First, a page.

The final important note is that the sacrifice is “once for all.” This also speaks about the God of the Old Testament, who is of course the compassionate God of the New Testament. His grace of redemption covers all of the scripture, both old and new. The scripture confirms all of this:
But God demonstrates His own love toward us, in that while we were yet sinners, Christ died for us. Much more then, having now been justified by His blood, we shall be saved from the wrath of God through Him. For if while we were enemies we reconciled to God through the death of His Son, much more, having been reconciled we shall be saved by His life. (Romans 5:8-10)
There have been several theories of atonement theology through more then a thousand years of Church history. Thomas Oden in his book The Word Of Life points out “four essential types of atonement exegesis.” He names “exemplar [moral Influence], governor, exchange, and victor motifs.” Oden believes that these are all incomplete without each other. He writes, “They are best viewed as complementary tendencies rather than as cohesive schools of thought represented by a single theorist.” 9 Although Oden explains each, giving both their usefulness and problems, I want to look at the one connected to Abelard since that is the one which has gained popularity with those wishing to eliminate the atonement as the sacrifice of Jesus Christ on the cross.10 First, it is true that the death of Jesus Christ for sinners should cause us to want to follow Him and to live a life of self-giving. That is very biblical. However, most of the theologians attempting to use Abelard's view wish to eliminate God's part in this act. That is, they do not believe that it was necessary for God the Father to send His Son to die for our sins. Rather they believe Jesus was killed for political reasons because He was a friend of the poor and the outcasts of society. (This is of course, not an either/or situation; He was sent to die for our sins and he undoubtedly was killed partly because of His care for the poor and the outcast. It was not 'only' the sins of the whole world that sent Him to the cross, it was also the particular sins of some Jewish and Roman leaders in Palestine two thousand years ago.) Those who call themselves progressive theologians see Jesus as someone to emulate and one who pictures how God works and moves within a human totally given over to Him. They totally reject the classical view that humanity is fallen and Jesus died for our sins.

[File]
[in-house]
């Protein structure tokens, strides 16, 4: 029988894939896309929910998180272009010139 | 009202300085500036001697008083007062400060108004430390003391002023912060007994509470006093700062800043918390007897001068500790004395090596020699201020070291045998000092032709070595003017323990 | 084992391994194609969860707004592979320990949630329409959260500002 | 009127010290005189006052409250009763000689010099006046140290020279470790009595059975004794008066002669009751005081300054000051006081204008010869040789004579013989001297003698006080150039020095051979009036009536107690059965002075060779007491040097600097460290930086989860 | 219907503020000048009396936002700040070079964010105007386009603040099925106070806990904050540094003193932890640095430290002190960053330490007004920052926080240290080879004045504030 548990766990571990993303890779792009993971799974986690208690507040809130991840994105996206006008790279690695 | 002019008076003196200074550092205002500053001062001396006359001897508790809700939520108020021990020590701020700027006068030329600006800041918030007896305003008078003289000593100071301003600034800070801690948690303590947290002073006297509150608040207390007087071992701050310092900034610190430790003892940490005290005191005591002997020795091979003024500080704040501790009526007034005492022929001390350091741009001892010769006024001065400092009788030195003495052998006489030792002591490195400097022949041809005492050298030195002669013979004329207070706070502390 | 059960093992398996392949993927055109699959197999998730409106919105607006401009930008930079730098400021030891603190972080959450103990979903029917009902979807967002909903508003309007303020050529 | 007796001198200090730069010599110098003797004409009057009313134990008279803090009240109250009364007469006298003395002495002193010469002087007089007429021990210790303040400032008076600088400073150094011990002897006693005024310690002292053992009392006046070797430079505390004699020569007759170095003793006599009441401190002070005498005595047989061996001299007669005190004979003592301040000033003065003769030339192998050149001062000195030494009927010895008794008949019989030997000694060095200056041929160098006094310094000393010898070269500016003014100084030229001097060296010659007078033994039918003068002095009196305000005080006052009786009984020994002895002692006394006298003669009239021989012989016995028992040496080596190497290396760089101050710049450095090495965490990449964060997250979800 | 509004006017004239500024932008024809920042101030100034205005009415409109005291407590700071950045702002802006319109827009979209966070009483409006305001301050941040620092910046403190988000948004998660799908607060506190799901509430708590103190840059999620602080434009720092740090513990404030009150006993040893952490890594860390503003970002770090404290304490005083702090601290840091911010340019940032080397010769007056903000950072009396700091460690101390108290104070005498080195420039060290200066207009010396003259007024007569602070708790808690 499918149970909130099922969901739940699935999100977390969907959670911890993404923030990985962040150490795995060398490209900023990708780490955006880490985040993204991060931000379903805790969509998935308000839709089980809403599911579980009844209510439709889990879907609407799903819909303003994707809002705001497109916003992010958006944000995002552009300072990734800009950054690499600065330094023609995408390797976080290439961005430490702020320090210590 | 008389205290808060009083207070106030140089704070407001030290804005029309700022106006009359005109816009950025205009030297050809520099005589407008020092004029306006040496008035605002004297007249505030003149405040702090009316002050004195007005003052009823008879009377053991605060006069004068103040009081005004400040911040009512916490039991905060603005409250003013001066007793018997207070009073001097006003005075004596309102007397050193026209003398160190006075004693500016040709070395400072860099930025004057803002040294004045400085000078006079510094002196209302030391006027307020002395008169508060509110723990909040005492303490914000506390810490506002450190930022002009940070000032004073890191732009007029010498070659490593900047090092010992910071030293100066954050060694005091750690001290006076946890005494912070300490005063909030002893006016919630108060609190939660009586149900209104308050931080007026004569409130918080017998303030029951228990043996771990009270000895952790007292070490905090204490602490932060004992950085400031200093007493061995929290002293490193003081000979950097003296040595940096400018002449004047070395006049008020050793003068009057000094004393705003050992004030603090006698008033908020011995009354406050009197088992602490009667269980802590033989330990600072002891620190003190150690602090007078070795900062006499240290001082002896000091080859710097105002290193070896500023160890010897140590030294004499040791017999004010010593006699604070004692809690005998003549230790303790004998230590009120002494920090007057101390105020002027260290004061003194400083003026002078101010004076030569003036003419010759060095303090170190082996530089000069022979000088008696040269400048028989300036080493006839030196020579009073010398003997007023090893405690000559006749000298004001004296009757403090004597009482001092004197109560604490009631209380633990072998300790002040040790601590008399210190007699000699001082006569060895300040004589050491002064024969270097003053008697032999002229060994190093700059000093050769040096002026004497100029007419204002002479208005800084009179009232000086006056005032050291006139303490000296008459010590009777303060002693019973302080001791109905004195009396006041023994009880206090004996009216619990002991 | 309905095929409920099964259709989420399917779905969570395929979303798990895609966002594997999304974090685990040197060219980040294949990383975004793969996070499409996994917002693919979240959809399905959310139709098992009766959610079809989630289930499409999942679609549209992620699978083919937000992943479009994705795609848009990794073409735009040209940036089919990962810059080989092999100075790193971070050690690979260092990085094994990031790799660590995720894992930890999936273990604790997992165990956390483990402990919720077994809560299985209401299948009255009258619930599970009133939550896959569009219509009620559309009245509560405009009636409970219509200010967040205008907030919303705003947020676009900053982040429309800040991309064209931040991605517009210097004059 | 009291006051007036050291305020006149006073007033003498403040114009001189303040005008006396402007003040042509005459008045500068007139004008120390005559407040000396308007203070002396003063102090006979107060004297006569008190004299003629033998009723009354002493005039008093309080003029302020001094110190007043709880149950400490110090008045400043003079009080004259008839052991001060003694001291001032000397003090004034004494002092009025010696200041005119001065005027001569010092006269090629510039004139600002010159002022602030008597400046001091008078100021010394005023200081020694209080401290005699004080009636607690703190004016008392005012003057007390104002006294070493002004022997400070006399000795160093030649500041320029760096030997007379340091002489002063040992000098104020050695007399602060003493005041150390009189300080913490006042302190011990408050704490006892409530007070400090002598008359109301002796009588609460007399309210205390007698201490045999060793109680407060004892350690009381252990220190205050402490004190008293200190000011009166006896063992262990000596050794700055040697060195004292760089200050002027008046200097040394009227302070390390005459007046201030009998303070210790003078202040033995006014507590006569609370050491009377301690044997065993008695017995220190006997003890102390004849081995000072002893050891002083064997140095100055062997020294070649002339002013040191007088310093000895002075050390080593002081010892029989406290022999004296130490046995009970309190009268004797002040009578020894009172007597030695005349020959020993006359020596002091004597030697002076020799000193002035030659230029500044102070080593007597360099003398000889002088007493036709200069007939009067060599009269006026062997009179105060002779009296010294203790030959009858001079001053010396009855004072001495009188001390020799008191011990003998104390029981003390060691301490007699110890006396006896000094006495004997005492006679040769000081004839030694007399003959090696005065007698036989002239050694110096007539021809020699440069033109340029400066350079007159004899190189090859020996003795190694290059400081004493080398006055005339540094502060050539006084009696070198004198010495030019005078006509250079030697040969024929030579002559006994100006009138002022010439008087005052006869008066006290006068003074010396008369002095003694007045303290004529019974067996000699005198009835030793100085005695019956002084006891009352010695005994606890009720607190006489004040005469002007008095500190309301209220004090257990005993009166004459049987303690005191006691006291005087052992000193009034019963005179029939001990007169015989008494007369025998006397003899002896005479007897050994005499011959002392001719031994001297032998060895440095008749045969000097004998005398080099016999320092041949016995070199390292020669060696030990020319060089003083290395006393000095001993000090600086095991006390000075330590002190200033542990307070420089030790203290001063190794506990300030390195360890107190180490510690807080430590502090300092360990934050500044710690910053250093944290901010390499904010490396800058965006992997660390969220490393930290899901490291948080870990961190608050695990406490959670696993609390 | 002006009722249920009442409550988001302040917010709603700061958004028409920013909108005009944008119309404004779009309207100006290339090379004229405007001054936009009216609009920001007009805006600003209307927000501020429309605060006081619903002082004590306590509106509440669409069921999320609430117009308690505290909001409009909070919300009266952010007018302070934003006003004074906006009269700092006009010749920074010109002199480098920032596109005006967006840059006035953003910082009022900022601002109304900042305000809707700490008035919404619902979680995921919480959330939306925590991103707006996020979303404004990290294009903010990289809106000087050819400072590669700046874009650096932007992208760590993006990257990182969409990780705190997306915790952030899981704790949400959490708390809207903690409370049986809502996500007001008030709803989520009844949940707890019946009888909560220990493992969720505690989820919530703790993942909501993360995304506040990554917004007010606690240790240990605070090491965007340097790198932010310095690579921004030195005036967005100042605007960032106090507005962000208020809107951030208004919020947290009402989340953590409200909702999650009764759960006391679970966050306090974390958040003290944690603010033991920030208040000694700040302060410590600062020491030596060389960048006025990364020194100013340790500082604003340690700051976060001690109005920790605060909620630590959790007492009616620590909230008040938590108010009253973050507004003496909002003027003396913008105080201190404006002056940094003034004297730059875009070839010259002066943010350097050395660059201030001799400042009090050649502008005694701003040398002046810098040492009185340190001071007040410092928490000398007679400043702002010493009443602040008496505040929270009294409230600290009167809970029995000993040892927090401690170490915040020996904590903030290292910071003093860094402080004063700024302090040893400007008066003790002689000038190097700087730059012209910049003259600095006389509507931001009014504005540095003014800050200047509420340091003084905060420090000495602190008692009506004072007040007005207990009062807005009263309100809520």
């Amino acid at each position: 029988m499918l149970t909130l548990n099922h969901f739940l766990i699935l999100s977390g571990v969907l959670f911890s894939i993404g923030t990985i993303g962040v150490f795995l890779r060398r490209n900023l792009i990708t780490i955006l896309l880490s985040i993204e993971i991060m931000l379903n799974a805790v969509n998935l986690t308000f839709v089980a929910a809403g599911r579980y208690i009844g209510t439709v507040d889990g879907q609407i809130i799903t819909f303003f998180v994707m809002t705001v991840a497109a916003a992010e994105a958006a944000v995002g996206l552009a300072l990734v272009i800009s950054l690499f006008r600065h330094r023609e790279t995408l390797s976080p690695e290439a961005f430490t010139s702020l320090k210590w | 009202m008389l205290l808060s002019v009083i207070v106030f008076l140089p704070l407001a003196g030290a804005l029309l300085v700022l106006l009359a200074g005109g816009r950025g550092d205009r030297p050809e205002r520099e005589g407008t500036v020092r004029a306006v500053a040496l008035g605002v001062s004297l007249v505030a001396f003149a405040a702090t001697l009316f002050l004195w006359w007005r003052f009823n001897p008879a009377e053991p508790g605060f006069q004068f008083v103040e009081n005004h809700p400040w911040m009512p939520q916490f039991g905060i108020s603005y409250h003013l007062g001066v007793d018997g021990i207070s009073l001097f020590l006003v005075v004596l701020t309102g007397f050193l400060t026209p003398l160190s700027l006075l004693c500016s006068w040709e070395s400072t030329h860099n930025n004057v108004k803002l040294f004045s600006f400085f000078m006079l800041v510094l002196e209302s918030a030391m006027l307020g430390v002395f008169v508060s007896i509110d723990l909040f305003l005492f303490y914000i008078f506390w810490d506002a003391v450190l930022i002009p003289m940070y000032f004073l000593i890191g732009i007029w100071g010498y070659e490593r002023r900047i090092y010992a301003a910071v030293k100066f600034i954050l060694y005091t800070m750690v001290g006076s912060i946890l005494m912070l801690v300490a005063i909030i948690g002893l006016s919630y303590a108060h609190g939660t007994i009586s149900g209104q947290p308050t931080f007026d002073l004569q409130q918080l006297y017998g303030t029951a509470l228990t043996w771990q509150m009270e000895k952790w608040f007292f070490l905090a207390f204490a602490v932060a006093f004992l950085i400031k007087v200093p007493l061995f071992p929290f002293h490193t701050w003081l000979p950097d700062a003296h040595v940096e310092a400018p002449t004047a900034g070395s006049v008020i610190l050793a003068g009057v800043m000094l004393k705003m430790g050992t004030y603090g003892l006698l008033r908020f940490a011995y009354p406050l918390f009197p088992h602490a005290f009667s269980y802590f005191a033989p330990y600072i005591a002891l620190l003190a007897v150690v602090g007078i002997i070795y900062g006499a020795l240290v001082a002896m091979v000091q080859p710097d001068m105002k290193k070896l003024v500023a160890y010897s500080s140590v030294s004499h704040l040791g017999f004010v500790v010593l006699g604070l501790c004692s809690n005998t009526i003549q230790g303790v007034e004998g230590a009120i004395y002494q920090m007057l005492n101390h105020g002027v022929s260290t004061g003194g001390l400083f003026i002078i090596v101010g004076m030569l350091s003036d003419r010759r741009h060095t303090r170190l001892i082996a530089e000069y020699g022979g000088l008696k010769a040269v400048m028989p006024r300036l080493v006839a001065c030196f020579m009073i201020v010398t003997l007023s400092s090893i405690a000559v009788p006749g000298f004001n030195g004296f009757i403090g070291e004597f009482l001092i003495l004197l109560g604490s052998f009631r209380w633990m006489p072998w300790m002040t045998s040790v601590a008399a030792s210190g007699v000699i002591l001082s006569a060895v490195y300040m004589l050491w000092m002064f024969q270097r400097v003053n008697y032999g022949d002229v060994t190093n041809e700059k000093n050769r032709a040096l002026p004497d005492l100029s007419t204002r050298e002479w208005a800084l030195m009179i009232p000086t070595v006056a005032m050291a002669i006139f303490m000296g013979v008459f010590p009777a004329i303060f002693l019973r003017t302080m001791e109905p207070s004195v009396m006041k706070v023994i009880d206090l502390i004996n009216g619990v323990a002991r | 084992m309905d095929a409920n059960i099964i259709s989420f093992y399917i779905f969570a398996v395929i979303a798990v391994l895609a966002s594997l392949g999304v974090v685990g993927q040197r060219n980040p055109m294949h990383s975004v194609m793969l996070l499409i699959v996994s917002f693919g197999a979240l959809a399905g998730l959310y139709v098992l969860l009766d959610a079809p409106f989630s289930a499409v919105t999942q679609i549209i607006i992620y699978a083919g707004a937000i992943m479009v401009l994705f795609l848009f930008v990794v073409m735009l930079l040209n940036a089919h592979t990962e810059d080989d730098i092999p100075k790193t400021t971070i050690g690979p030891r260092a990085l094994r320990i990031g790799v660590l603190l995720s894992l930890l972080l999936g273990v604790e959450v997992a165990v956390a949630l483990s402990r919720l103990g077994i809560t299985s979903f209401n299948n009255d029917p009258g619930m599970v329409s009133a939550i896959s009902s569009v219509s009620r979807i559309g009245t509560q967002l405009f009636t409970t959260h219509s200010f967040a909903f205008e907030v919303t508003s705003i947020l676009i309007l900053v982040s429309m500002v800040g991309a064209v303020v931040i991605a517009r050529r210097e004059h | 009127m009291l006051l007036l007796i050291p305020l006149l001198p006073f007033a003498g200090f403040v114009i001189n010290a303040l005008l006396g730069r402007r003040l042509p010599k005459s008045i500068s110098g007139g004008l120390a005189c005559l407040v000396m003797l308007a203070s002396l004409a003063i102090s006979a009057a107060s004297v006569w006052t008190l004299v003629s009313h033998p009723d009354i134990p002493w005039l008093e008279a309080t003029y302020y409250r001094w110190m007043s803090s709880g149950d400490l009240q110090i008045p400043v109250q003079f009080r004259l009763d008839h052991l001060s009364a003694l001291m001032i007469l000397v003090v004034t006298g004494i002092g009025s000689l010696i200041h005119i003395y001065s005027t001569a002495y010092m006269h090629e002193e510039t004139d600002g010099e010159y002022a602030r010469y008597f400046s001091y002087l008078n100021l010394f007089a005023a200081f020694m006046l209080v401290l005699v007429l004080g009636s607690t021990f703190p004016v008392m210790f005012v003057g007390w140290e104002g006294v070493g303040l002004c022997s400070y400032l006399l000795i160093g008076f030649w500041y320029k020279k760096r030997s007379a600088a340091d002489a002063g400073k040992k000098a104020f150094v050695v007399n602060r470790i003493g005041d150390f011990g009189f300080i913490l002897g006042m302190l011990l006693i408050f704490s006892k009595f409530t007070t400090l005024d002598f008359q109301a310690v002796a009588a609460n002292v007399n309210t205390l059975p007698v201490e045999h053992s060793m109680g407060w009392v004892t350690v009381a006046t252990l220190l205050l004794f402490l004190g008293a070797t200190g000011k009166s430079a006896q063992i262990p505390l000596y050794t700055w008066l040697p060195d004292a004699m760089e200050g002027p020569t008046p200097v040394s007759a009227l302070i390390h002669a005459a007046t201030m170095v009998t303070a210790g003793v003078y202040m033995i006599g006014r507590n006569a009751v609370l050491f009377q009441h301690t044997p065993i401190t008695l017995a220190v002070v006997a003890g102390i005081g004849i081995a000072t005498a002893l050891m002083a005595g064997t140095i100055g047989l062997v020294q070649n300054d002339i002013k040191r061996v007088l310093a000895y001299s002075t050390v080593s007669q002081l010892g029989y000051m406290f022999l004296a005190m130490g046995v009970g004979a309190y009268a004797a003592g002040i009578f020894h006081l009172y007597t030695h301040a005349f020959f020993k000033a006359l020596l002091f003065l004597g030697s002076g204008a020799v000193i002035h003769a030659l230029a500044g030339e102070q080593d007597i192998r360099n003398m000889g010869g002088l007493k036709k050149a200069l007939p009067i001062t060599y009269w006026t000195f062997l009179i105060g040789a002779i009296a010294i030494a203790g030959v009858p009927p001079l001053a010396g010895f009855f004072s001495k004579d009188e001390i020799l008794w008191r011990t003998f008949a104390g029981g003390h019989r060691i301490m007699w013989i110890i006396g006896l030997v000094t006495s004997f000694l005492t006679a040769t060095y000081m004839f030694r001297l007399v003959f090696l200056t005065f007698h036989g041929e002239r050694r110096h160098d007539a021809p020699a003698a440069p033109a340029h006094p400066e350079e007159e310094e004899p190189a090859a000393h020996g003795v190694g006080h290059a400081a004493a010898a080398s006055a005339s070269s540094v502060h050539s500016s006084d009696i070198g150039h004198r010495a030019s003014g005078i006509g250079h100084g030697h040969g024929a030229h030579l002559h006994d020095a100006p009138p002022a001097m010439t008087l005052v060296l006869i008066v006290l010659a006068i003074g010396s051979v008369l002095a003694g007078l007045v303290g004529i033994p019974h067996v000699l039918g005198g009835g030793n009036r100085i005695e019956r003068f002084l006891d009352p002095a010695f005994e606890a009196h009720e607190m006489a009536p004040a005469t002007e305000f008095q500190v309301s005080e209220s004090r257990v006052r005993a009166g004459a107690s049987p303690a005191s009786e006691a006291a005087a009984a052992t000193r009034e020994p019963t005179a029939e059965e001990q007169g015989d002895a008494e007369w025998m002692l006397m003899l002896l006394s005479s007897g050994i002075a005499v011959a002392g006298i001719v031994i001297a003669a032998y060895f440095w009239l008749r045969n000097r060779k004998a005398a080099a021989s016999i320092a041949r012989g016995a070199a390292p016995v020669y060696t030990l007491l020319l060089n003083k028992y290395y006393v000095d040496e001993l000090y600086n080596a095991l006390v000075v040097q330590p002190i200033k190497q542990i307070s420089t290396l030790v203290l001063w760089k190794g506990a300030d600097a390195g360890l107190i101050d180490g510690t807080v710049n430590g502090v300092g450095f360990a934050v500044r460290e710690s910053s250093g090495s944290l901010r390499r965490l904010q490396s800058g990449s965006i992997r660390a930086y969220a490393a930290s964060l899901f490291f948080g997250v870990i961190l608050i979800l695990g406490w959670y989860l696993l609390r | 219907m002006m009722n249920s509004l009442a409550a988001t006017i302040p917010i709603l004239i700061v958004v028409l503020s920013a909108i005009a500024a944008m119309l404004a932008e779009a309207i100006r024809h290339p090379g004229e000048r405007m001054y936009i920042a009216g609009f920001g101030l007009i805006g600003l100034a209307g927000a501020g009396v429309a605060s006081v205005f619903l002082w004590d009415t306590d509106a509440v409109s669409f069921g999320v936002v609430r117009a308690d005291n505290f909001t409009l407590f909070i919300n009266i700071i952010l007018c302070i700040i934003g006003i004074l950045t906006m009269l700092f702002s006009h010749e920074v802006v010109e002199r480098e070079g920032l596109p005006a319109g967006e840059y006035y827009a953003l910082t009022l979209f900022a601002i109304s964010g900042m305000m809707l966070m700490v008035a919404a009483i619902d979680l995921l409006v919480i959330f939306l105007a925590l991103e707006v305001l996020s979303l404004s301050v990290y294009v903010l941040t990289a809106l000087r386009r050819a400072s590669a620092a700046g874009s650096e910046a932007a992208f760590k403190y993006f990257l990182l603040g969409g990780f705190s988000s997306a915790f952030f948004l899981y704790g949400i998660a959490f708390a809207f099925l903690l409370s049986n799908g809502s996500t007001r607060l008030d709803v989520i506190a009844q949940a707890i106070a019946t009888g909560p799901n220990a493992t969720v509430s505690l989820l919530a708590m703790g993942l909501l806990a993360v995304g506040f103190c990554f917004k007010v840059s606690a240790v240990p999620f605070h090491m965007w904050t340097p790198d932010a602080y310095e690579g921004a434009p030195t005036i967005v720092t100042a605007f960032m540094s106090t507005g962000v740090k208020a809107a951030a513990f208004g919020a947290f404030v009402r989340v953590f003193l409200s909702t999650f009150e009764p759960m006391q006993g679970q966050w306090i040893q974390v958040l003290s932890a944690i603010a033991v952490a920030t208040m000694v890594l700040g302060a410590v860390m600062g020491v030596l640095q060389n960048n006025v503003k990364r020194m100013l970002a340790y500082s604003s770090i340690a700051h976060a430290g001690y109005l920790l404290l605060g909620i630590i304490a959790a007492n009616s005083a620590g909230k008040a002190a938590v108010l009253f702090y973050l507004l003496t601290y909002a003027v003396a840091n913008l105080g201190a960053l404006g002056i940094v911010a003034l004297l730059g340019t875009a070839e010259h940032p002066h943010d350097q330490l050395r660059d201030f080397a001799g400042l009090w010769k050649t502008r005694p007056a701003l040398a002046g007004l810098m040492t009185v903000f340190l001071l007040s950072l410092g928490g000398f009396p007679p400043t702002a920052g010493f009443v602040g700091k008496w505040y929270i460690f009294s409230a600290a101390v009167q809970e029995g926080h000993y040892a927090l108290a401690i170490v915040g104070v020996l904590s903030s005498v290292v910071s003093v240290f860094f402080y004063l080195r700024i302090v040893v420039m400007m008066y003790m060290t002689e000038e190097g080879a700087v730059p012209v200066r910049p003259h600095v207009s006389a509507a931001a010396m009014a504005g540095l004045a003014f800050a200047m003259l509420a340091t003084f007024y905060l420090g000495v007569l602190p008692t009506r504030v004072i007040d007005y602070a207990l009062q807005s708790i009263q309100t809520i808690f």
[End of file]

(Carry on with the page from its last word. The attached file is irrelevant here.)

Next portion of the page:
It is important to note, Oden points out that, “The tradition of Abelard and Socinus, anticipated by Pelagius, is not a consensual tradition, but a distortion that reappears in heavier or lighter tones periodically.”11 Abelard, in his Exposition of the Epistle to the Romans, questions how God could forgive humanity for killing his Son if He was not able to forgive them before this event. He also questions the goodness of God if it was true that God demanded the death of His son for the sins of the world. He writes, “Indeed, how cruel and wicked it seems that anyone should demand the blood of an innocent person as the price for anything, or that it should please him that an innocent man should be slain-still less that God should consider the death of his Son so agreeable that by it he should be reconciled to the whole world!” Abelard concludes that we are justified, “in that his Son has taken upon himself our nature and persevered therein in teaching us by word and example even unto death-- ”12 At the instigation of Bernard of Clairvaux the Council of Sens condemned Abelard's view.